Vikings coach Brad Childress has read "Divine Secrets of the Ya-Ya Sisterhood." He offers players daily affirmations, some extracted from favorite tomes, some culled from his family.

The former psychology major plies his players with inspirational quotes, even drawings that correspond to his philosophies. The day after the most embarrassing loss of his tenure -- 34-0 at Green Bay, a game in which some players laughed on the sideline -- Childress responded with aphorisms and an Oprah-like book recommendation -- "Get Off Your Assets!" by motivational speaker Desi Williamson.

Which confirms that Childress, as we suspected, is a different guy and suggests he's a different guy in a different way than we suspected.

Asked about his reading habits, Childress offered an invitation to his office, which was strewn with motivational books. "There are so many good things that people say, and I'm not smart enough to come up with all these things myself," Childress said. "I'll read something and say, 'Yeah, that fits into this situation.'"

We've had some fun with Childress the past two years, questioning every decision from trading Daunte Culpepper in his first offseason to calling a fake field goal last week.

Like him, loathe him or simply find yourself scratching your head after one of his heavily hyphenated sentences, you've got to give Childress this: The guy can take a punch.

The more criticism he's received, the more genial he's become. And when he seemed in danger of losing the team after the Green Bay fiasco, the Vikings responded with the best stretch of football during his tenure, winning three games in a row.

You can question the quality of the teams he's beaten, and how many games this team would win without the great Adrian Peterson, but this much is clear: Childress' players haven't quit.

"I think you need to tap into mind-sets," he said, sitting at the meeting table in his office, sunshine streaming through the window. "You need to change mind-sets. You've got guys that are ultimate competitors, they don't accept getting defeated, whether it be in a one-on-one situation or a game, but in this business it's going to happen to you. You have to keep going."

Childress is meticulous to a fault. After the past two games, he's begun his news conferences by pulling out an index card and revealing that he outlined his postgame thoughts before the game began. In his office, he keeps books like Tony Dungy's "Quiet Strength," Robert S. Eliot's "Is It Worth Dying For?" and D. Michael Abrashoff's "Get Your Ship Together."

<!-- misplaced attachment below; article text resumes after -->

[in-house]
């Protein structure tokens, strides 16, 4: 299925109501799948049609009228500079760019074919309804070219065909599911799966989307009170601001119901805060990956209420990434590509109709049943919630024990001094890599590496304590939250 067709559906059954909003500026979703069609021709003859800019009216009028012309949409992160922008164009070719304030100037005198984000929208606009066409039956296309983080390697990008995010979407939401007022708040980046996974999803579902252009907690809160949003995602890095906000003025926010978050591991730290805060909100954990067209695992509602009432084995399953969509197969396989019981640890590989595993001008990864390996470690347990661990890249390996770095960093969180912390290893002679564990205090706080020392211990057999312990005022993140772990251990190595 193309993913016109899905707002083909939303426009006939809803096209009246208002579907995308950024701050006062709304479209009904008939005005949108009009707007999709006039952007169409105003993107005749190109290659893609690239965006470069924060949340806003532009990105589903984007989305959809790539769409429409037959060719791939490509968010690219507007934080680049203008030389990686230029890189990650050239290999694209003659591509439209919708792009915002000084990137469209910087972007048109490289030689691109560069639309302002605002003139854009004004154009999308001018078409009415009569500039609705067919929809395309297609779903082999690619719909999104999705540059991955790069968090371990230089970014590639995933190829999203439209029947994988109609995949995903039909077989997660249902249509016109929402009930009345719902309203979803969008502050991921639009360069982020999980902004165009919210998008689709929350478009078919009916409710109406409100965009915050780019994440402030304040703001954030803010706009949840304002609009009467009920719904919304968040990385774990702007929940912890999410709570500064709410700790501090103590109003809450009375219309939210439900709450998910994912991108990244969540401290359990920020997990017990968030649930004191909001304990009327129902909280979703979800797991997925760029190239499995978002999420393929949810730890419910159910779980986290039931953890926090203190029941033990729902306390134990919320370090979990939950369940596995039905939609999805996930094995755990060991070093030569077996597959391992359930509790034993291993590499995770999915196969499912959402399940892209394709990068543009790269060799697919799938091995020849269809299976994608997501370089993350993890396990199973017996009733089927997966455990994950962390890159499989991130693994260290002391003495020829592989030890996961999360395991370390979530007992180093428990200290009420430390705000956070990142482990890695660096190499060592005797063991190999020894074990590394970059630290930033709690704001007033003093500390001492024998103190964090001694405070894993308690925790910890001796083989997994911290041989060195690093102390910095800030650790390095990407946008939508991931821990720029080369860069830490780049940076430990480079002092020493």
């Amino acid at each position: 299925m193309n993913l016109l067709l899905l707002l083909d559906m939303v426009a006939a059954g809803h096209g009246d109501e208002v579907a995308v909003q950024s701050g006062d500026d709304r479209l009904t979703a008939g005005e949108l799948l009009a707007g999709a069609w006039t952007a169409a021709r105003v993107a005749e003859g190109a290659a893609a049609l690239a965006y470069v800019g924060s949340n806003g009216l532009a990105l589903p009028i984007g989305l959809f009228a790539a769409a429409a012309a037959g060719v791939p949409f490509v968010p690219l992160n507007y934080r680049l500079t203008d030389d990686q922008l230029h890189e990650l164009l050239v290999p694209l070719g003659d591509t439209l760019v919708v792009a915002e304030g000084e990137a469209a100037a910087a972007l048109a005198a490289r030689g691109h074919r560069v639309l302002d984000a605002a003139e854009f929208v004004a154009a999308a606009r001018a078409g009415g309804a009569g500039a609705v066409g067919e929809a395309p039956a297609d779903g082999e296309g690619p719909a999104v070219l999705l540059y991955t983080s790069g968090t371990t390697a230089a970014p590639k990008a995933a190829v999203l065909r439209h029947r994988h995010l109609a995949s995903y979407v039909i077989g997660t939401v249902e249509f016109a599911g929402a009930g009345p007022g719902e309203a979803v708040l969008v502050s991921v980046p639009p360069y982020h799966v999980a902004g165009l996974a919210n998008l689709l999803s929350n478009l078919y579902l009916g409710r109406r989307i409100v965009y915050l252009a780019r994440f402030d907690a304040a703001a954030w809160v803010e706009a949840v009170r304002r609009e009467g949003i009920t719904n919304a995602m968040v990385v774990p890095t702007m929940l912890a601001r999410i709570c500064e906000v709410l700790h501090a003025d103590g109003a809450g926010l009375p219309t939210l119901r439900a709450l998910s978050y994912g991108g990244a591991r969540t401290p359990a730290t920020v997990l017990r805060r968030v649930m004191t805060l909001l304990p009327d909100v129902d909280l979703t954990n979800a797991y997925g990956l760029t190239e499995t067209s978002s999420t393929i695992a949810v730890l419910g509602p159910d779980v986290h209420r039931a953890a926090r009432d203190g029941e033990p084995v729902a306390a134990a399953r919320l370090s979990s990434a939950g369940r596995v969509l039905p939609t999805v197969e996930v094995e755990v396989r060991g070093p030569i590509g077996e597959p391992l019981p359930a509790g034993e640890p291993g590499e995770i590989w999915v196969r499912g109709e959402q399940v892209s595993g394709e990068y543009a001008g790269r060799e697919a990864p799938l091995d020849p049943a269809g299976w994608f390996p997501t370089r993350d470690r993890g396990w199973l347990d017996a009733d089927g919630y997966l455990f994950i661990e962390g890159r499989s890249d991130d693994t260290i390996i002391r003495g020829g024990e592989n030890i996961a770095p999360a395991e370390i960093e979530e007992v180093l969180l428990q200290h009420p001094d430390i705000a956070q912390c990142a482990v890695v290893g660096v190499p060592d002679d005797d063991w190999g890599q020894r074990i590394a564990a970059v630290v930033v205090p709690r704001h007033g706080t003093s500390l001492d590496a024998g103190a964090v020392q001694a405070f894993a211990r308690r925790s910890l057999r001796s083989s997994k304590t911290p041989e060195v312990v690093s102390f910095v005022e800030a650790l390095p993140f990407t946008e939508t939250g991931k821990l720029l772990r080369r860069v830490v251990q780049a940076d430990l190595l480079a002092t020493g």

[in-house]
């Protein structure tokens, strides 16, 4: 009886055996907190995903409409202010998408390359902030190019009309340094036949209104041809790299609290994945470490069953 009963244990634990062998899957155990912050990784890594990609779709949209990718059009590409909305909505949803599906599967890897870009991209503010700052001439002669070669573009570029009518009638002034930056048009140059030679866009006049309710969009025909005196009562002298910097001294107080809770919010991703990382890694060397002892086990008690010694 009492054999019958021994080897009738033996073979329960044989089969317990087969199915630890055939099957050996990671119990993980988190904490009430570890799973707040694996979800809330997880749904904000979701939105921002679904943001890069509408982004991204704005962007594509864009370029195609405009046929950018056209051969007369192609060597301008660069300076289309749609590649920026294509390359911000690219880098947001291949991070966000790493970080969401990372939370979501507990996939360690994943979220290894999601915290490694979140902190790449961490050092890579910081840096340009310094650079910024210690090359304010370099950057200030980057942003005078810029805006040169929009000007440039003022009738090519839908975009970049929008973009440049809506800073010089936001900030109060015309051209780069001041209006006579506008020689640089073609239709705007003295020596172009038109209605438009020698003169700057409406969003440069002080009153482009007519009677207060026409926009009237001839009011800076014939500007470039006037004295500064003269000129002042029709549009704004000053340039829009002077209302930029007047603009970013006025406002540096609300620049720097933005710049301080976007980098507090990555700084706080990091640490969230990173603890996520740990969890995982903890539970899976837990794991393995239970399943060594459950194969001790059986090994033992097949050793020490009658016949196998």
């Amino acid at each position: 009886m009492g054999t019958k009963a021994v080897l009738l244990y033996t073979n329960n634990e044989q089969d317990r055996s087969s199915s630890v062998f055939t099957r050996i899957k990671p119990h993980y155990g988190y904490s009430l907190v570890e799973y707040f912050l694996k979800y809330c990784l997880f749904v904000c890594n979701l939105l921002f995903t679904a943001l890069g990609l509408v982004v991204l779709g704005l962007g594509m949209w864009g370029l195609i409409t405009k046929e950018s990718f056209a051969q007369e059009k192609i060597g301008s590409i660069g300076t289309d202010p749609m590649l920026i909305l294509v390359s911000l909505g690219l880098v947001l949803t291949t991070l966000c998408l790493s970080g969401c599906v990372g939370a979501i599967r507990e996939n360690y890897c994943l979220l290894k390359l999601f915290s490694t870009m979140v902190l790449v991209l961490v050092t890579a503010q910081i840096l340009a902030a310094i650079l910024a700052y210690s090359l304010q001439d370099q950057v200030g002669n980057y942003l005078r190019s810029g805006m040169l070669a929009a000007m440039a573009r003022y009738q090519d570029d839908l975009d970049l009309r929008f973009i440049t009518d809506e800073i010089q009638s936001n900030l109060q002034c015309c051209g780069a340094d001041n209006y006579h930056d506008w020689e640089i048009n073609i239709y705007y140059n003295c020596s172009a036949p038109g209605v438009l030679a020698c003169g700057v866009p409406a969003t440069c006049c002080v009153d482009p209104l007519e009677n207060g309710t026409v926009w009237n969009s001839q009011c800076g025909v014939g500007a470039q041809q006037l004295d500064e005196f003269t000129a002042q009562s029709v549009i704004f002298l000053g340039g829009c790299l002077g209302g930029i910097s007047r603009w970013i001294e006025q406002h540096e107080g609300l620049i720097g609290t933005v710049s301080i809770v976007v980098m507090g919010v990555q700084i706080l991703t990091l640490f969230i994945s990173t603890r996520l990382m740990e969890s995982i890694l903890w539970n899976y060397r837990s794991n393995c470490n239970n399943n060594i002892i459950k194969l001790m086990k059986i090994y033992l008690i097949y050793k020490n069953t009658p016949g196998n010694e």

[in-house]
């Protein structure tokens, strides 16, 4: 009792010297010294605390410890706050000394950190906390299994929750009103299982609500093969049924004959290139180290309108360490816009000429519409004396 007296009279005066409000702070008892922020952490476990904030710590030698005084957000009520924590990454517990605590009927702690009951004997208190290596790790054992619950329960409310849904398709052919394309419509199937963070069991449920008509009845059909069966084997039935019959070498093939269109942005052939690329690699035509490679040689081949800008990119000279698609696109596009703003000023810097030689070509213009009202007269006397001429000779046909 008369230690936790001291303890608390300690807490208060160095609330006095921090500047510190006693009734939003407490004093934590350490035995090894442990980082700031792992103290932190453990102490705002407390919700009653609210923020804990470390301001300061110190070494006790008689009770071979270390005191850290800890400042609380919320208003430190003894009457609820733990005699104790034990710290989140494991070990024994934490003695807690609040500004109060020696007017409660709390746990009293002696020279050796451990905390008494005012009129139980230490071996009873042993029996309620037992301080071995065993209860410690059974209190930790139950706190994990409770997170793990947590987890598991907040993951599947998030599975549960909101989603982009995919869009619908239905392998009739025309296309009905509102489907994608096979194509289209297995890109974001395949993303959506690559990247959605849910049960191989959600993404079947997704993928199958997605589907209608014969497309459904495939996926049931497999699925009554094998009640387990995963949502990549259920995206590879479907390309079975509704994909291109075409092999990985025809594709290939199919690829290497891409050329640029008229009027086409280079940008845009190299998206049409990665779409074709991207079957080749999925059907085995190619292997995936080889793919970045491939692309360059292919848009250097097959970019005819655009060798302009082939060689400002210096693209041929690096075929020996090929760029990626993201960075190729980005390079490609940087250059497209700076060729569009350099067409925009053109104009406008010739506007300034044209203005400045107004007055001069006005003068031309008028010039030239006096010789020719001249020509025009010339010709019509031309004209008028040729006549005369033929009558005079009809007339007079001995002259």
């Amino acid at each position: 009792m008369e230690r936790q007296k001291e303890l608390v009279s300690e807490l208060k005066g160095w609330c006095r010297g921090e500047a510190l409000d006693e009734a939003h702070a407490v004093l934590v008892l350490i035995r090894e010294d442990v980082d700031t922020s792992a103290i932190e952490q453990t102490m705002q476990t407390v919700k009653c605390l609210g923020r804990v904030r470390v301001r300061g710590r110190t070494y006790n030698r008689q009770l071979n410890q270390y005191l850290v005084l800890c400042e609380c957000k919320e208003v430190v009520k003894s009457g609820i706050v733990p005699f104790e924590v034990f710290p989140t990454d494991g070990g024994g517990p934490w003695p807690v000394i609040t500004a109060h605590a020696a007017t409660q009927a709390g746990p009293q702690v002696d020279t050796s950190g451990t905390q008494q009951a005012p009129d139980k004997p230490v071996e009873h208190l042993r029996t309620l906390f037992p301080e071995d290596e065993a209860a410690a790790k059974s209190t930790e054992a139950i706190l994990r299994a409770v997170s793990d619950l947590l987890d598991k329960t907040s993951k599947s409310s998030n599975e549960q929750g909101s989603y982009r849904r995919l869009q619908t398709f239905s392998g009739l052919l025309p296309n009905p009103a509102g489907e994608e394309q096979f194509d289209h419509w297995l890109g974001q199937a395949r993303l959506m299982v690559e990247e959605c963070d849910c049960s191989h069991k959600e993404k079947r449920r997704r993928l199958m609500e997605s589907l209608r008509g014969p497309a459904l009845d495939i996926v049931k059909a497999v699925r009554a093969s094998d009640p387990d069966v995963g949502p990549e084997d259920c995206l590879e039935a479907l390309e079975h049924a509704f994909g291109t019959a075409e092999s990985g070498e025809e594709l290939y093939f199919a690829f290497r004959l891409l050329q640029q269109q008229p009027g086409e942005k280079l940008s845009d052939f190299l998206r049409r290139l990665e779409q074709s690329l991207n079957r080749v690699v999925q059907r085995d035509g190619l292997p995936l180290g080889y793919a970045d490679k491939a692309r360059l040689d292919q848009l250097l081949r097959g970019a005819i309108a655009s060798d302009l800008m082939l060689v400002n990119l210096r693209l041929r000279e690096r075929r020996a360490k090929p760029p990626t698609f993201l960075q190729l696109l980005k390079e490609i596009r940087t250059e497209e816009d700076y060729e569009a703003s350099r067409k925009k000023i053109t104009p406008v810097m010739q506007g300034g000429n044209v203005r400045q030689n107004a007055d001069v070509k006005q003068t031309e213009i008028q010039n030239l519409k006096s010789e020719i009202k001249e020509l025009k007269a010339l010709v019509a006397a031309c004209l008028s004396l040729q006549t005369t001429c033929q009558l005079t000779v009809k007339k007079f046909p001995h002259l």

He's read "Blink,'' Malcolm Gladwell's fascinating treatise on rapid cognition. One day this week his motivational message came from his daughter, who said, "Teamwork makes the dream work."

"I think you have to open yourself to some of these things," he said. "Me going up there and droning on and on like the train going by your window -- that doesn't keep it fresh. I think Larry Bird said, 'It's a video game era.' He said, 'Just give me two out-of-bounds plays, two of each kind of play, that's all these guys can look at.'

"So we're doing the PowerPoints and the ripped-from- the-papers stuff and the three [video] shots on offense and defense and the 'Grape Crush Hit.' You've got to keep changing gears with people if you want it to stick."

The conversation turned to former Vikings assistants Tony Dungy and Tom Moore, now the head coach and offensive coordinator of the champion Indianapolis Colts. Dungy and Moore always believed in keeping football simple.

Nodding in agreement, Childress pulled out one of his infamous sideline play charts. You know -- the Chinese menu-sized tri-folding laminated piece of aluminum siding he holds in front of his face when making a play call -- the one that could be recycled into a single-family dwelling for four.

Was this really happening? Was Childress about to reveal the Divine Secrets of the Much-Mocked Play Chart?

"We keep it pretty simple," he said. "I have one section here for reminders -- 'Third and 3-to-6, expect pressure. Use our play passes. Patience with the running game. Who are they doubling?' Those are things you need to remember during the flow of the game.

"I also have a little fold-over deal that has all the names of the officials, so instead of yelling, 'Hey, you!' I can say, 'Hey, Larry, let me talk to you.' Then I have my list of reviewable plays. No book quotations or anything."

Desi Williamson apparently helped him survive the Green Bay loss. Was that the lowest point of his tenure? Childress shook his head, remembering Culpepper demanding a trade soon after Childress got to town.

"In my heart and soul, I believed I was coming into a situation where I had a franchise quarterback," he said. "And so when you finally come to the epiphany that this ain't gonna work, and then you go through the machinations that come with him leaving and you finding the next guy, that's probably as difficult as it could get. You don't believe in your wildest dreams that could happen.

"So sometimes things aren't as they appear from afar. But you can only know that when you're on top of the situation."

Time for the two most crucial questions of the interview:

"Ya-Ya Sisterhood?" Really?

"I like reading James Patterson when I'm on vacation,'' he said. "One time, though, I end up picking up a book at the airport, it's on the bestseller list, and it's 'Ya-Ya Sisterhood.'''

A chick book? "I didn't know it was on Oprah's list,'' Childress said. "My wife saw it and said, 'What are you doing with that?' So now I'm reading it, and I'm going to stop?''

He smiled and said, "Hey, I had to get in touch with my feminine side.''

We never know where Childress will find inspiration.

Jim Souhan can be heard Sundays from 10 a.m.-noon on AM-1500 KSTP. •